, 1995). Anand (1937a,b&c) described five main communities of Chrysophyceae, Haptophyceae and Cyanobacteria associated with the 'Chrysophyceae' mat.
(down the shore from the yellow and grey lichen belt)
- An upper belt (45cm or more high) of the fine green filamentous algae Pseudendoclonium submarinum (previously described by Anand as Endoderma perforans), filaments of which penetrate the loose rock and give the rock face a green hue. The Pseudendoclonium submarinum belt may reach 8-10m above high water, more in caves and recesses where the waves break and spray reaches higher.
A lower belt of 'Chrysophyceae' communities, forming an orange, light or dark brownish mucilaginous mat. The mucilaginous mat grows over a layer of Pseudendoclonium submarinum that grows endophytically within the 'Chrysophyceae' mat, from which it may protrude. Alternating layers of green algae within the brown Chrysophyceae may form, depending on season.
The 'Chrysophyceae' belt is dominated by Apistonema carterae, commonly with Thallochrysis litoralis and Gloeochrysis maritima. Chrysotila stipitata (Haptophyceae) may form a separate 'Chrysophyceae' community, especially in the winter months.
Several species of blue-green algae (Cyanobacteria) live endophytically within the 'Chrysophyceae' mat forming layers of black or dark brown growth within the mucilaginous mat, e.g. the Calothrix sp. community. Schizothrix fritschii (Cyanobacteria), however, may form erect branched bundles of a yellowish or green olive colour on the surface of the mat.
- A band of Rivularia atra (Cyanobacteria) may occur between the bottom of the 'Chrysophyceae' belt and the top of the Ulva sp. zone (Anand, 1937a,b&c; Tittley & Shaw, 1980; Burrows, 1991).
In the winter months the mucilaginous mat may be covered by the fine, felt like growth of the green algae Ulothrix sp.
The lower limit of this biotope is delimited by a band dominated by Ulva sp. (see MLR.Eph).
The 'Chrysophyceae' belt is found near the entrance but its vertical extent is increased and it may extend for 6 -8m from the floor in well illuminated caves The dominant species vary with light intensity and hence, distance into the cave (Anand, 1937b). Pseudendoclonium submarinum
(described as Endoderma perforans
) penetrates the surface of the mucilaginous mat giving it a green colour. Pseudendoclonium submarinum
becomes more prominent in vertical extent in caves than on open cliffs. Anand (1937b) describes three algal communities specific to soft rock caves.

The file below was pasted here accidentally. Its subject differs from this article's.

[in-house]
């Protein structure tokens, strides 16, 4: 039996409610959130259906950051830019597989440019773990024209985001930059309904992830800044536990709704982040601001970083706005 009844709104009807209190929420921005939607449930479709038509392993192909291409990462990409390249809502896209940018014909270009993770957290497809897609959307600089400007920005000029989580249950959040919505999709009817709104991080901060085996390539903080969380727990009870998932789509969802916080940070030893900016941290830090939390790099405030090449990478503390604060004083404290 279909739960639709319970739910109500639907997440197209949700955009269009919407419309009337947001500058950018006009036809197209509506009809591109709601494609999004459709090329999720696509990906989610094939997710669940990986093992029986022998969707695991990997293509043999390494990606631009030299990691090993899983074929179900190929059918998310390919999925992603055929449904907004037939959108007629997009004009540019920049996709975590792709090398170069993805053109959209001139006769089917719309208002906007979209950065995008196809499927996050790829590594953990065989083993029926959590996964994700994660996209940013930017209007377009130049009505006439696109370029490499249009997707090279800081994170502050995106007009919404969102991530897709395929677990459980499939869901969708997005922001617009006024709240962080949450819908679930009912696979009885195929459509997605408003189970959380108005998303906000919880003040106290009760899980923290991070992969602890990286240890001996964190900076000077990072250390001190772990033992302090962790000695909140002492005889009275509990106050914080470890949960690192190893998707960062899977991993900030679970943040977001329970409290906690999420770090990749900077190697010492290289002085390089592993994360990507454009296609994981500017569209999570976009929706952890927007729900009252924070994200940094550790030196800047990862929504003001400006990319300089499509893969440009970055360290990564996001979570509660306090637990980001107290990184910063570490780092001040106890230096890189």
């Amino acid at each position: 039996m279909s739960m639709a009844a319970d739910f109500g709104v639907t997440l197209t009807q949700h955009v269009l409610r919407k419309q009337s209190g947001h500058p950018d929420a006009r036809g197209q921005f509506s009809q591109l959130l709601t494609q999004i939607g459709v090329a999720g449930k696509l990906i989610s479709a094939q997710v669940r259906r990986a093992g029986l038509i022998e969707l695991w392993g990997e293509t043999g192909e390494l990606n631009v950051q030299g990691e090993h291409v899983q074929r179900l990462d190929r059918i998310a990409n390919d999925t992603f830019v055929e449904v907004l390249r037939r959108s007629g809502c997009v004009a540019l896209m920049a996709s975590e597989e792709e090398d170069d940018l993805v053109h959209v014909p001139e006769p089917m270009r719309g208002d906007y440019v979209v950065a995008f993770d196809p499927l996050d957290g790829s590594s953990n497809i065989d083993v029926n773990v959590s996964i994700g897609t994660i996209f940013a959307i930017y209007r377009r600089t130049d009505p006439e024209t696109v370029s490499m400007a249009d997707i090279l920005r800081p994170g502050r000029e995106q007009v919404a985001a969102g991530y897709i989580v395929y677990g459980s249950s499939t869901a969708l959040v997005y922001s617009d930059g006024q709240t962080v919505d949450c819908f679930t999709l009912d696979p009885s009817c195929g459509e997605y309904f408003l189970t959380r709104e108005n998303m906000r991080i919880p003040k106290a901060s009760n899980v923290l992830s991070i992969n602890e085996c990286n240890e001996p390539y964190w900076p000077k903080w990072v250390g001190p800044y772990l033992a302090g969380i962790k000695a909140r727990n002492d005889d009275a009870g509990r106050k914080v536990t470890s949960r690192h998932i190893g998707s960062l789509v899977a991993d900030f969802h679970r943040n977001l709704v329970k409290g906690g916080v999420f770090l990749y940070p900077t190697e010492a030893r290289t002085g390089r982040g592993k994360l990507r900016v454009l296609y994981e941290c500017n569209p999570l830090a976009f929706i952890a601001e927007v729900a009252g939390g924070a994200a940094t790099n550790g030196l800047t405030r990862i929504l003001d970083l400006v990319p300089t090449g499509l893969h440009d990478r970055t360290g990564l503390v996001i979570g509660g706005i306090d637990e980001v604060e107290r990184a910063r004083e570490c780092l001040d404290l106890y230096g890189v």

The Chrysophyceae, Haptophyceae, the associated Chlorophycota and Cyanobacteria provide primary production within this biotope. However, no further information was found.
Chrysophyceae and Haptophyceae reproduce predominantly by asexual reproduction. Flagellate zoospores may also be produced. The Haptophyta Chrysotlia lamellosa is predominately benthic but the motile flagellate part of the life-cycle is an abundant member of the phytoplankton, previously described as Isochrysis maritima. The fine, filamentous green algae found in this biotope produce motile zoospores and swarmers. While Cyanobacteria do not form flagellate cells, they are ubiquitous. Hence, the algae species within this biotope have a high potential for dispersal, depending on local currents.
Therefore, it is likely that recolonization of soft rock cliffs would be relatively rapid, probably occurring within a year. Tittley & Shaw (1980) noted that Apistonema sp. was replaced by Entophysalis sp. (Cyanobacteria) on sea walls and that hard, impervious rock substrata supported different algae communities to those of soft, porous rock substrata. This was probably dependent o the moisture retained by the porous rock surface, e.g. chalk and the ability of algal spores to settle and stick to rough rather than smooth surfaces (Tittley & Shaw, 1980).
Time for community to reach maturity
Little information was found. The 'Chrysophyceae' communities develop in winter, with Cyanobacteria developing in spring and summer, suggesting a seasonal cycle. Therefore, it is likely that the community would reach maturity within a year.
With the exception of the studies indicated above, the ecology of soft rock algal communities has received little attention.
This review can be cited as follows:
Chrysophyceae on vertical upper littoral fringe soft rock.
Marine Life Information Network: Biology and Sensitivity Key Information Sub-programme [on-line].
Plymouth: Marine Biological Association of the United Kingdom.
Available from: <http://www.marlin.ac.uk/habitatecology.php?habitatid=121&code=2004>